The Goblins of Bellwater – Update


MollyRinglesmI wrote about this book back in July, and it was one of the best I read all summer. It is scheduled for publication October 1, just in time for 31 Days of Halloween reading and I highly recommend you find a copy and devour it. In the meantime, here are some goodies for you to enjoy which will certainly whet your appetite for the book.

Author Molly Ringle agreed to some Q&A on Goblins, so enjoy!

How closely did you follow Christina Rossetti’s poem Goblin Market as a basis for the story?

I call this a book “inspired by” Rossetti’s poem rather than saying it’s “based upon” it, because I did veer from the poem a significant amount. I first read the poem a few years ago, and it intrigued me deeply. It’s evocative and strange, and, like a fairy tale, has many symbols and events that could be interpreted as having several different meanings. My assignment to myself was to use it as a jumping-off point for a modern paranormal novel, which would then go its own way as the plot required. What I kept from the poem was the basic surface framework: we have a pair of sisters, grown but on the young side, one of whom becomes enchanted by eating goblin fruit in the forest and begins wasting away as a result, alarming the other sister into seeking a way to save her. Since Rossetti’s poem ends with a fast-forward to the women being “wives” and telling their children about their adventures, and since I wanted to write a paranormal romance anyway, I gave my modern sister characters a pair of men to get involved with, in a double love story with eerie angles that I think match the eeriness of the original poem. Mind you, another interpretation of the poem is that the two women aren’t really sisters but lovers, which would be a different route to take and which I think would be lovely to see too.

What is the significance of the four elements (Earth, Air, Fire, Water) in this story?

The four elements are common fixtures in many ancient cultures, and have remained popular into the modern day. One of my favorite TV shows is Avatar: the Last Airbender, which uses the four-element framework brilliantly in its world-building. In reading up on faery lore for this book, I found that scholars often classify types of fae under the four elements, and since that appealed to me, I did the same. As one of the characters in
The Goblins of Bellwater muses, there’s something human and emotionally real
about looking at nature that way, even if we technically know, thanks to science, that nature contains far more than four elements. And in my novel, the only way to break the goblin spells involves respecting and trusting each of the four elements, even when they’re at their most daunting.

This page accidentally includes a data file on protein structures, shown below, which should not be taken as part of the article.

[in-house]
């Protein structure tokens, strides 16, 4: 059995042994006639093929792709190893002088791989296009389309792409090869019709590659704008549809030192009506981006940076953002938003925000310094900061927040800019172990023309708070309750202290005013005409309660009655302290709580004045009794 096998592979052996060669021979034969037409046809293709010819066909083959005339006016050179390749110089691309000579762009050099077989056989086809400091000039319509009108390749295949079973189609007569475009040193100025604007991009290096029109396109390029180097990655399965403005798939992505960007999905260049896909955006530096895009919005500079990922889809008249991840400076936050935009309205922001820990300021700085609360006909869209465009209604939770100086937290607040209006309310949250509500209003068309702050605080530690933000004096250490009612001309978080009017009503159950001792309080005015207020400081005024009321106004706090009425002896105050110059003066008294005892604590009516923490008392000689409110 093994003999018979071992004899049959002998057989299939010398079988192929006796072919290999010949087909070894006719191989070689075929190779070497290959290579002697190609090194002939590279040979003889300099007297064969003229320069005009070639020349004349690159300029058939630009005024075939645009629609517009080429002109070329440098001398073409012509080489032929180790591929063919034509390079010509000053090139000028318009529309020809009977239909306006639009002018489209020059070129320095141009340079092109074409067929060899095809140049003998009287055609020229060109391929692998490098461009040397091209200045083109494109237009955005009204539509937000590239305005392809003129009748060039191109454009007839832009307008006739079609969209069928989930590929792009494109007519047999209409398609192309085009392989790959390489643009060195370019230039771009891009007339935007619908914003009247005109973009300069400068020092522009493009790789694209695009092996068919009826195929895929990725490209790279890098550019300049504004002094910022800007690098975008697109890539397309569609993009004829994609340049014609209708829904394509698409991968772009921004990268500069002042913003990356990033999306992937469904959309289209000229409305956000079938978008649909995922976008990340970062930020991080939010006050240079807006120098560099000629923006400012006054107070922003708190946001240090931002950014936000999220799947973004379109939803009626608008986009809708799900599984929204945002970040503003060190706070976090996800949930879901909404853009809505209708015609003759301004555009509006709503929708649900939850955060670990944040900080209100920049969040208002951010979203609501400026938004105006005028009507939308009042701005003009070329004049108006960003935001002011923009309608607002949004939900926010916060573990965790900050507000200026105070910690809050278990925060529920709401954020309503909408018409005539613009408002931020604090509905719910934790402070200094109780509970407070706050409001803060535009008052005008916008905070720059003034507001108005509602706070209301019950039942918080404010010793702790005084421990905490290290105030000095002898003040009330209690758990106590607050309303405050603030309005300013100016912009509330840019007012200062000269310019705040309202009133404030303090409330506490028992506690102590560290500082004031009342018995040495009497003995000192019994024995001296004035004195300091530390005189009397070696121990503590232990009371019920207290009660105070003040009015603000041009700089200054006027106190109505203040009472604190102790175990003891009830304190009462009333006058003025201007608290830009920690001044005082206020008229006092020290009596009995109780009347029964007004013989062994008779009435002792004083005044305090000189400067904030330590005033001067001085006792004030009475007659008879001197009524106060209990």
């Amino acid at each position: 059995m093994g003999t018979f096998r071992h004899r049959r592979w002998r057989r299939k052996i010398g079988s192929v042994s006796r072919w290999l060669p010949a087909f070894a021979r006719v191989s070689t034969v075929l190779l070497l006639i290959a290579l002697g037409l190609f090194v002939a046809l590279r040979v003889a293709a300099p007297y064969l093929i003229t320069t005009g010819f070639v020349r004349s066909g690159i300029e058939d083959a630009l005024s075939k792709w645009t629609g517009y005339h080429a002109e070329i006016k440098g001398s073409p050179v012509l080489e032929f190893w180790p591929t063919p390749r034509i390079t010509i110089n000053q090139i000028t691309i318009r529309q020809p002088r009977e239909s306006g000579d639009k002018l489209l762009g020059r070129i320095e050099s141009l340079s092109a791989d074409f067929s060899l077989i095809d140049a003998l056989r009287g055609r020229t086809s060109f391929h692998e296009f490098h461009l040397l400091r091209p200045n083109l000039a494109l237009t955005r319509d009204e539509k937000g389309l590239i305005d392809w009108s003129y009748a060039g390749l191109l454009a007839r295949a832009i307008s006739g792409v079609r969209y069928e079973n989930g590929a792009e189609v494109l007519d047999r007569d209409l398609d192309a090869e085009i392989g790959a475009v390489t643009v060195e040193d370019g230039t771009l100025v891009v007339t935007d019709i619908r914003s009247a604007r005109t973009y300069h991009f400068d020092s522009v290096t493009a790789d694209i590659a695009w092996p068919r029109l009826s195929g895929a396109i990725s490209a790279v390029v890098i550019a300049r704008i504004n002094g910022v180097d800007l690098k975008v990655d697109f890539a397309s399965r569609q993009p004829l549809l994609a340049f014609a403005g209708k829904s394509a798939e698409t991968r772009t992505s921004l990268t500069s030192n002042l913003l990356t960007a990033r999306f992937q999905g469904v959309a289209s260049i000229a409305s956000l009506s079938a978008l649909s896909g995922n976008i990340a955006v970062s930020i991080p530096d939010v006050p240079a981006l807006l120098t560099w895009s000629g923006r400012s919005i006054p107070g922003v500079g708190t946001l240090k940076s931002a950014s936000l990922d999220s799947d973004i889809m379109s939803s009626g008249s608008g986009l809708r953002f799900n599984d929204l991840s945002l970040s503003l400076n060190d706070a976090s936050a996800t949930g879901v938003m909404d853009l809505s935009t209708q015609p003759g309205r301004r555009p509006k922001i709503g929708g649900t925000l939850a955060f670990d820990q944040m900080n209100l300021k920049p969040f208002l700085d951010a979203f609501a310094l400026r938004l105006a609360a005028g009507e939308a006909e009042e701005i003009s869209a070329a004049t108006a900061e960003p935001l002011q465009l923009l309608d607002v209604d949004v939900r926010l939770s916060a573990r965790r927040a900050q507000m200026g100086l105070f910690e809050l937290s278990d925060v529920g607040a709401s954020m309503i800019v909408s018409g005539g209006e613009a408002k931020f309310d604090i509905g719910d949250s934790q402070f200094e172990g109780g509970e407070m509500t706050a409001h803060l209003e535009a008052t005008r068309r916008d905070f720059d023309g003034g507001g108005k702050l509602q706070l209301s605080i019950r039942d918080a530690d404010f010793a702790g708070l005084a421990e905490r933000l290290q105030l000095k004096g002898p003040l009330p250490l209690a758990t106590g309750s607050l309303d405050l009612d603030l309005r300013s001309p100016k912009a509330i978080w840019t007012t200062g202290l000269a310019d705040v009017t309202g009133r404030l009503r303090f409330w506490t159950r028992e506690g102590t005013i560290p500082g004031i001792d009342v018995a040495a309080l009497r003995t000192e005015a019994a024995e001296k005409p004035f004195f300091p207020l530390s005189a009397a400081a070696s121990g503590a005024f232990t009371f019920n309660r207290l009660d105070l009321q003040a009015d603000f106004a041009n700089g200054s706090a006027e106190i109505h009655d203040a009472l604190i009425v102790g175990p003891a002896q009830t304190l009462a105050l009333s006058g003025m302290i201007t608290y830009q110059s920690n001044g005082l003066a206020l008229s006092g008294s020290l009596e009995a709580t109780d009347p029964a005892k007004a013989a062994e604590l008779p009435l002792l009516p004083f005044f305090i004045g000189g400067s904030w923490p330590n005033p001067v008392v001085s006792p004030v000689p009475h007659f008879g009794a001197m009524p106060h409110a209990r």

Why do you think fairy tale and other myth and legend retellings are so popular right now?

I think they’ve always been popular! Maybe it’s a case of selection bias, because I personally have always been into ghost stories, fairy tales, and other supernatural lore, but it seems to me that human culture has never stopped telling such stories. As scholars of fairy tales will tell you, reading and writing about fantasy and the paranormal may look like escapism from reality, and sometimes I tell myself that’s what I’m doing, but in truth these stories end up giving us all the useful lessons about real life that any good
stories do: empathy, courage, love, respect for nature and community, and the importance of thinking fancifully and creatively.

Goblins of Bellwater hits the stores October 1, and to celebrate, the publisher is giving away 5 prize packages. Enter the Giveaway

Grand prize package:

  • Signed paperback copy of The Goblins of Bellwater
  • $10 Starbucks gift card
  • “Flowerwatch” necklace/pocket watch
  • Artistic guided journal/sketchbook
  • Copy of Brian Froud’s Goblins!

Air prize package:

  • Signed paperback copy of The Goblins of Bellwater
  • Air-element necklace
  • 1 oz of Goblin Market tea from Dryad Tea

Earth prize package:

  • Signed paperback copy of The Goblins of Bellwater
  • Earth-element necklace
  • 1 oz of Goblin Market tea from Dryad Tea

Fire prize package:

  • Signed paperback copy of The Goblins of Bellwater
  • Fire-element necklace
  • 1 oz of Goblin Market tea from Dryad Tea

Water prize package:

  • Signed paperback copy of The Goblins of Bellwater
  • Water-element necklace
  • 1 oz of Goblin Market tea from Dryad Tea

Leave a Reply

Fill in your details below or click an icon to log in:

WordPress.com Logo

You are commenting using your WordPress.com account. Log Out / Change )

Twitter picture

You are commenting using your Twitter account. Log Out / Change )

Facebook photo

You are commenting using your Facebook account. Log Out / Change )

Google+ photo

You are commenting using your Google+ account. Log Out / Change )

Connecting to %s